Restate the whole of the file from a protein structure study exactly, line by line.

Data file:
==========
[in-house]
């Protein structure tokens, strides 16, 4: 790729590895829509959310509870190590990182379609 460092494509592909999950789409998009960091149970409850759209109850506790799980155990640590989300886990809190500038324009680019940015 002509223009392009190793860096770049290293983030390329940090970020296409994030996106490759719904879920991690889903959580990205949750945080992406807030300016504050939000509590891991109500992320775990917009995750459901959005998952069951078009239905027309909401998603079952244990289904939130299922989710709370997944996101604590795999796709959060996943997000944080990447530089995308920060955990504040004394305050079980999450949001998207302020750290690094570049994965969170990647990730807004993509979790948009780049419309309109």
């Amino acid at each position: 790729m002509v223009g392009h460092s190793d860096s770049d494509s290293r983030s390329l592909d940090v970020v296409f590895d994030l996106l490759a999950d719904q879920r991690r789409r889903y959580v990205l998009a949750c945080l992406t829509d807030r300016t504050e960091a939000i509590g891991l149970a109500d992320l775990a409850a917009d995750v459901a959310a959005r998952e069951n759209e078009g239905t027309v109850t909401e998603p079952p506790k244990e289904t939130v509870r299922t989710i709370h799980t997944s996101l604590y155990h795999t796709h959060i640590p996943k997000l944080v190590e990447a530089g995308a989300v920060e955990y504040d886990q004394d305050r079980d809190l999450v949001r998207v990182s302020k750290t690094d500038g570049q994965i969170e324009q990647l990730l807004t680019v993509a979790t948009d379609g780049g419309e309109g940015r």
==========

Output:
[in-house]
């Protein structure tokens, strides 16, 4: 790729590895829509959310509870190590990182379609 460092494509592909999950789409998009960091149970409850759209109850506790799980155990640590989300886990809190500038324009680019940015 002509223009392009190793860096770049290293983030390329940090970020296409994030996106490759719904879920991690889903959580990205949750945080992406807030300016504050939000509590891991109500992320775990917009995750459901959005998952069951078009239905027309909401998603079952244990289904939130299922989710709370997944996101604590795999796709959060996943997000944080990447530089995308920060955990504040004394305050079980999450949001998207302020750290690094570049994965969170990647990730807004993509979790948009780049419309309109």
């Amino acid at each position: 790729m002509v223009g392009h460092s190793d860096s770049d494509s290293r983030s390329l592909d940090v970020v296409f590895d994030l996106l490759a999950d719904q879920r991690r789409r889903y959580v990205l998009a949750c945080l992406t829509d807030r300016t504050e960091a939000i509590g891991l149970a109500d992320l775990a409850a917009d995750v459901a959310a959005r998952e069951n759209e078009g239905t027309v109850t909401e998603p079952p506790k244990e289904t939130v509870r299922t989710i709370h799980t997944s996101l604590y155990h795999t796709h959060i640590p996943k997000l944080v190590e990447a530089g995308a989300v920060e955990y504040d886990q004394d305050r079980d809190l999450v949001r998207v990182s302020k750290t690094d500038g570049q994965i969170e324009q990647l990730l807004t680019v993509a979790t948009d379609g780049g419309e309109g940015r």